As the housing industry becomes more sophisticated and conscientious about achieving genuine and lasting homebuyer satisfaction, the level of professionalism among builders continues to reach new heights.
As a result, potential clients searching for a builder to create their dream home have a much deeper pool of talent from which to select. Today’s professional builder is not only skilled in construction and client relations, but also highly-competent in terms of his or her business expertise.
This new and more professional breed of builder deserves to be evaluated by home buyers in a new way. Namely by dropping the age-old practice of collecting three bids for the work in favor of a more business-like approach to a very important decision.
In theory, the three-bid rule was thought to work because it assumed everything else, other than cost, from the competing builders was equal. This thought process assumed that each builder had assessed and calculated the scope of work, blueprints, and specifications in the exact same way.
In reality, however, such assumptions are dangerous and rarely, if ever, accurate. Every builder and contractor, professional or not, analyzes a new-home project and estimates its associated costs differently; as a result, the three bids are not apples-to-apples comparisons. The differences can be subtle, but they exist. And those differences render an unequal playing field for competitive bidding creating confusion and misunderstanding.
Even if all three contractors based their bids on precisely the same interpretation of the project, the three-bid rule still reduces each builder to a number rather than considering his or her various skills, experience, personality, record of success, and ability to do the work. For this reason, an increasing number of the best homebuilders simply refuse to bid competitively, opting out of such opportunities because they know they are being evaluated only in terms of a cost estimate rather than whether they are the best builder for the job.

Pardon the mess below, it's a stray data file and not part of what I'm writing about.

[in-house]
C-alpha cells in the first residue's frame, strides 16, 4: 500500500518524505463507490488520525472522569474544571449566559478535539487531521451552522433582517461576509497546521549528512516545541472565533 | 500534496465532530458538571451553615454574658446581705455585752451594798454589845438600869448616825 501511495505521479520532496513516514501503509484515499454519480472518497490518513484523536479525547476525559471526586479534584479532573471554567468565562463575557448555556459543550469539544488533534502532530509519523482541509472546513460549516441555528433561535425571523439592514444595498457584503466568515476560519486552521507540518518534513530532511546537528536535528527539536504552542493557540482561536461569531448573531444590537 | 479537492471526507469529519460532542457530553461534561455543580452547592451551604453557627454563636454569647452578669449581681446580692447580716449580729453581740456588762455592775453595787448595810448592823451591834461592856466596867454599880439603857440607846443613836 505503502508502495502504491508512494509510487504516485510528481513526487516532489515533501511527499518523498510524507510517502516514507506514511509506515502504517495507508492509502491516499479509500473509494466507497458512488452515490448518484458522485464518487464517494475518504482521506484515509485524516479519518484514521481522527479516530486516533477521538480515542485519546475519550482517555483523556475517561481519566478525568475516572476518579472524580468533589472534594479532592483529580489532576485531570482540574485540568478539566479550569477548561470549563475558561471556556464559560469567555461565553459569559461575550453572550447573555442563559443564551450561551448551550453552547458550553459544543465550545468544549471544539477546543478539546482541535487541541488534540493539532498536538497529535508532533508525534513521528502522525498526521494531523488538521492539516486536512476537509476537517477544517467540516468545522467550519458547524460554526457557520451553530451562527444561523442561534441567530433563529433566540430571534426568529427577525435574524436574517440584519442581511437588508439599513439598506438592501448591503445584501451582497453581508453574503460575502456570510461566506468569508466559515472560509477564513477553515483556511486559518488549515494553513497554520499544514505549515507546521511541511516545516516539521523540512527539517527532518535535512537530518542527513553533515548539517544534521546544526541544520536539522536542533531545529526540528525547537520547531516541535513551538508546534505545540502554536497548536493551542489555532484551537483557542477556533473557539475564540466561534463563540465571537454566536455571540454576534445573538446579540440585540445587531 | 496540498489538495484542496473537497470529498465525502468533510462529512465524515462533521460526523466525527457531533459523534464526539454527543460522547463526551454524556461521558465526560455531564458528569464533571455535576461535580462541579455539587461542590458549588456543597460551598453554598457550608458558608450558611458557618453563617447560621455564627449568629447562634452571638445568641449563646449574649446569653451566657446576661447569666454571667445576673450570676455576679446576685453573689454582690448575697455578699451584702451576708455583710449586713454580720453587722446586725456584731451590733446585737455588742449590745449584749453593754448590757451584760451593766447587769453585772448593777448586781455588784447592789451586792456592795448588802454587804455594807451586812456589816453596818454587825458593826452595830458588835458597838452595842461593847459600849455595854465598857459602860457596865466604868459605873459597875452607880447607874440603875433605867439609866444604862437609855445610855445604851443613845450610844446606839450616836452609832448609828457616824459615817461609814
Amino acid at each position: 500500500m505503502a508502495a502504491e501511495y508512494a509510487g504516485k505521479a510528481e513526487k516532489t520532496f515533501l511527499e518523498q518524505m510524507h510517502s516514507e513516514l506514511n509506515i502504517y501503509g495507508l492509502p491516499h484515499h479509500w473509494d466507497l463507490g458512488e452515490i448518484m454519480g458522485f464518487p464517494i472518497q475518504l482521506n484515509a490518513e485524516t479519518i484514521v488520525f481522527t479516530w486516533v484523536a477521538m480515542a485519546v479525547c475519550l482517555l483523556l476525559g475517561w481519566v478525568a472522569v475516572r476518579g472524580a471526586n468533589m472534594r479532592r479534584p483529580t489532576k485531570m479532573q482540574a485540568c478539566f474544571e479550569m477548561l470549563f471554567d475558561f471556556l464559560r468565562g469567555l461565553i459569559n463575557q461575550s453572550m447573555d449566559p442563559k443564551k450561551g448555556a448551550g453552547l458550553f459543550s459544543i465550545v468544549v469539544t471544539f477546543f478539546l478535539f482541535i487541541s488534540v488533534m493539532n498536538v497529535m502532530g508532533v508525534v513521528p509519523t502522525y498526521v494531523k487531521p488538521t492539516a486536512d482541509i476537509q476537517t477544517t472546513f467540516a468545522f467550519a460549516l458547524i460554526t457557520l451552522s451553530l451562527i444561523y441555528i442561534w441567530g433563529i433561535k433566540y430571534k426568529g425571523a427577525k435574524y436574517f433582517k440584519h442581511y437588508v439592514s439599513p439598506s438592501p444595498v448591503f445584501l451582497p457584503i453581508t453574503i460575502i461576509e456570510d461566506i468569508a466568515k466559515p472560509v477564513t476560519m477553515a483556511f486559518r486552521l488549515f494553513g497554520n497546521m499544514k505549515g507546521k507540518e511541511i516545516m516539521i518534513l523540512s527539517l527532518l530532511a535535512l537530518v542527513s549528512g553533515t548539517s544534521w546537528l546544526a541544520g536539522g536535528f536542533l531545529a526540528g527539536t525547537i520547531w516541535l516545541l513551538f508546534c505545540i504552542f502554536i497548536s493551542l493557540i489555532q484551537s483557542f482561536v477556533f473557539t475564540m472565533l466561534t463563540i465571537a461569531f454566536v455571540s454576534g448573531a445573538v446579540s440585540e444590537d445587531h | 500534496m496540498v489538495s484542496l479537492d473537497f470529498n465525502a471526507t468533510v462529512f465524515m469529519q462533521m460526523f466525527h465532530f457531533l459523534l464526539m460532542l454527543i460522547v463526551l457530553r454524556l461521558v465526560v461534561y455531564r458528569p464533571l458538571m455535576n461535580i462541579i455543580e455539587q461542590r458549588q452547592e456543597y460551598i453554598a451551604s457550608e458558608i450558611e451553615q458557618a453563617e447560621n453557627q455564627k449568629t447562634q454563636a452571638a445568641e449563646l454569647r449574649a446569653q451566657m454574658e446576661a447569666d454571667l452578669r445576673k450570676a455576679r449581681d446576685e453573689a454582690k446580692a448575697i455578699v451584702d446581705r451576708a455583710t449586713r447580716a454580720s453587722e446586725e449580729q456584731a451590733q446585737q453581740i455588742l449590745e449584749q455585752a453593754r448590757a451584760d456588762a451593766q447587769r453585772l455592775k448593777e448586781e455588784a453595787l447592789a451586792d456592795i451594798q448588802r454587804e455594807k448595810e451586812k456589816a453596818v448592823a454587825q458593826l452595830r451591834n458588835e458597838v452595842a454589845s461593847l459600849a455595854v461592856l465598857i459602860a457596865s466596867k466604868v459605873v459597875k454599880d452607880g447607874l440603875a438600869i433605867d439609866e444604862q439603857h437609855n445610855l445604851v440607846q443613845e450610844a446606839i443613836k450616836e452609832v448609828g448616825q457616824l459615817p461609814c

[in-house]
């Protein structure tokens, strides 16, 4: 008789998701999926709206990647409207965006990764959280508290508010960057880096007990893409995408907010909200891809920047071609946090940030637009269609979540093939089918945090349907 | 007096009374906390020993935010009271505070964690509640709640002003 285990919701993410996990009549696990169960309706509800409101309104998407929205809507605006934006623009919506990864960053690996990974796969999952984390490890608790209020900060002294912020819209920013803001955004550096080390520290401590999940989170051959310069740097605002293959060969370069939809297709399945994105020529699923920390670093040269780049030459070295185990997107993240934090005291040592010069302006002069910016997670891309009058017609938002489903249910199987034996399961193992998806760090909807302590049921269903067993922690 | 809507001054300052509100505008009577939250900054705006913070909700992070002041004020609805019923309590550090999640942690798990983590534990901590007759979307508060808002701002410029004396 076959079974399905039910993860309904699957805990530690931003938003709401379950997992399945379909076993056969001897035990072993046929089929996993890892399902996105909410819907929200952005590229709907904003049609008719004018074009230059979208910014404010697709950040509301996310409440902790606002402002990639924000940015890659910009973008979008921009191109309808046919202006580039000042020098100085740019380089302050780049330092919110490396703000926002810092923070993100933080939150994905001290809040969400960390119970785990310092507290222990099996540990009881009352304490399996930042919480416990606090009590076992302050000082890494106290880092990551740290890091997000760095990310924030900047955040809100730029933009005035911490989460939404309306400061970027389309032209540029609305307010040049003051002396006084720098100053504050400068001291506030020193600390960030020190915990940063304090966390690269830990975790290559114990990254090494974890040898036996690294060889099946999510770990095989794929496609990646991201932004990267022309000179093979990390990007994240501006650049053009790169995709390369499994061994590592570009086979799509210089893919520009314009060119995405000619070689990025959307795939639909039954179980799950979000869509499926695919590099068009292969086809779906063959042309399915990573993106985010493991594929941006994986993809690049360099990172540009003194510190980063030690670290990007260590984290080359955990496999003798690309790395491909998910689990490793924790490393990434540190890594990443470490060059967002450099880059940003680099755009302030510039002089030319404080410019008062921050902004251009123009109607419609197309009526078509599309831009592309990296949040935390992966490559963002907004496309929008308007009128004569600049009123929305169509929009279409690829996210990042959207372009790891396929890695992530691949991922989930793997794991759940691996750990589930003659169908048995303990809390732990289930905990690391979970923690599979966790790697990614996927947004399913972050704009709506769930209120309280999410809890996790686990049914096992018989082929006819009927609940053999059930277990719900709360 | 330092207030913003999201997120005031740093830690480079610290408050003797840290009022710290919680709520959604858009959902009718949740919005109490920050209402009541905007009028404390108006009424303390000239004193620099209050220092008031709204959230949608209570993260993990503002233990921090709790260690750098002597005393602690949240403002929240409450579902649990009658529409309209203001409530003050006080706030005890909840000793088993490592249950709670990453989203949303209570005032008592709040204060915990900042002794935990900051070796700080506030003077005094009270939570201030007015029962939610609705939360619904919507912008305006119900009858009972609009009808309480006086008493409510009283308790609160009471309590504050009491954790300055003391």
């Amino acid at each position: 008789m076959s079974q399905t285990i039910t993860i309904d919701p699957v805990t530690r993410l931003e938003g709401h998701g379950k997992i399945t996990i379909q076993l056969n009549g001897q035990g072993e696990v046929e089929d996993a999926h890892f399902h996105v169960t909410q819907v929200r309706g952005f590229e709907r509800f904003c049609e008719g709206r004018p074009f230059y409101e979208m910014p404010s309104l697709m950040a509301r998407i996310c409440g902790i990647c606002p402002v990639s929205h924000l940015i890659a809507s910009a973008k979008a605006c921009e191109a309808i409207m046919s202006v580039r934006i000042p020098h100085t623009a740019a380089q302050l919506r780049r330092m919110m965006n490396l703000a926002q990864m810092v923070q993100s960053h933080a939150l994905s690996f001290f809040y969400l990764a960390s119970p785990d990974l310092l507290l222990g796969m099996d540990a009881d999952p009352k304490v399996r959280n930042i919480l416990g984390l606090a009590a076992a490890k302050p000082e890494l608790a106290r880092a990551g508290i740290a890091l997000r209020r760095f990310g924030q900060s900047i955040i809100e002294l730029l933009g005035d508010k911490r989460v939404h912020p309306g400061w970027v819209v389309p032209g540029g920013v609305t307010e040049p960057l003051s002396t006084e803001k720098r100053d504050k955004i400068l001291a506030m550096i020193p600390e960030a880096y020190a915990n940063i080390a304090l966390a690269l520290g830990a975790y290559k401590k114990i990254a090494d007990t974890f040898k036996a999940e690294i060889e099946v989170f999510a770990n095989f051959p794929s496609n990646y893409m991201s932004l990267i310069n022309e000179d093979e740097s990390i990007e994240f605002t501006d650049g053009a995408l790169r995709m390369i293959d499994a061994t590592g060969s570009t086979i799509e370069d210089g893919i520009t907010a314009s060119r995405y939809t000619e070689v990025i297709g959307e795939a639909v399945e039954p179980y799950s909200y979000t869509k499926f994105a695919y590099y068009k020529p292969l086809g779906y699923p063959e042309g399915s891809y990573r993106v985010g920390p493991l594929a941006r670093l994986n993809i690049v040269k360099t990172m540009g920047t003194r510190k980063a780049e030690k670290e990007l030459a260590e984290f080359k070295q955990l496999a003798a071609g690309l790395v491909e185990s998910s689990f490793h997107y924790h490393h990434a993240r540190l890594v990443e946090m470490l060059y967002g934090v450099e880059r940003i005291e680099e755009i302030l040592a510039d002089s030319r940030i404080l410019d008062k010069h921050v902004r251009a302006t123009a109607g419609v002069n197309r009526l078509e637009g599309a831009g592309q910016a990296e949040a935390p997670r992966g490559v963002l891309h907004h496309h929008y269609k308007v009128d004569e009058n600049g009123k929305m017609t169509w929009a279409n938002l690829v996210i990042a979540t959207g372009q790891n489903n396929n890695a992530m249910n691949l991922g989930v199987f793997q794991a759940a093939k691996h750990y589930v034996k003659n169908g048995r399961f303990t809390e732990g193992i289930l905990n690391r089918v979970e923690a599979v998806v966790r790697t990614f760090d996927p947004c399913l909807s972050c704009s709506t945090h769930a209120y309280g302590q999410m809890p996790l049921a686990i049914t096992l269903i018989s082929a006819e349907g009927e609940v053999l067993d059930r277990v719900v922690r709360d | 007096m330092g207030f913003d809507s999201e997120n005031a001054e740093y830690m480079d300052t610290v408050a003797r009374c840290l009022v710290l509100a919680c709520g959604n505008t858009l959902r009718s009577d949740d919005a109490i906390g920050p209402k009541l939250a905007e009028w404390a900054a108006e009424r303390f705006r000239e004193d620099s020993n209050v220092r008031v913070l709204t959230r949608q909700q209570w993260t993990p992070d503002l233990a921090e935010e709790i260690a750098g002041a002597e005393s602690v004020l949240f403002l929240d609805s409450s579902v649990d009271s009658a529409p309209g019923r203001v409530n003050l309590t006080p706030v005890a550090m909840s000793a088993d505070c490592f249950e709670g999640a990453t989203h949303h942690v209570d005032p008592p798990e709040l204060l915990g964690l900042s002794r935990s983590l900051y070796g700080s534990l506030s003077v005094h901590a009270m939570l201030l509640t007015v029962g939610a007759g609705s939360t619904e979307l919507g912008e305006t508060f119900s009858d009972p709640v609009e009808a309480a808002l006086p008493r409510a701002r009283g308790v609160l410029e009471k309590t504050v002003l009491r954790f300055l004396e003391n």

The professional builder prefers a different approach to contractor selection: the negotiated contract. In that scenario, a homebuilder is selected based on his or her abilities and personality and how they fit with the homebuyer. These are two critical considerations considering how closely builder and client will interact with each other during the construction of a new home.
The negotiated contract also takes the guesswork out of the project’s cost. The budget is shared up-front with each of the builders being considered based on what the buyers can afford, not what the builder (and his stable of trade contractors) thinks it will cost. Sharing the budget not only removes assumptions and judging a builder’s worth based on price alone, but also builds trust and enables honest communication about actual costs and, if necessary, choices that need to be made to match the project’s scope with the homebuyer’s budget. That’s the “negotiated” part of the contract process.
As important, the negotiated contract process is far superior to the three-bid rule in matching personalities between the homebuyer and the builder, and between projects and a building company’s skills and experience. By first narrowing and then selecting one homebuilder based on everything but the cost of the project, buyers help ensure that the project will remain on budget and schedule and result in a finished home that meets (or ideally exceeds) their expectations.
As the homebuilding industry continues to evolve into an increasingly professional business, it requires new and more effective models for conducting that business. The negotiated contract has strong advantages over the three-bid rule. This approach reflects the new age of new home construction to the benefit of every homebuyer.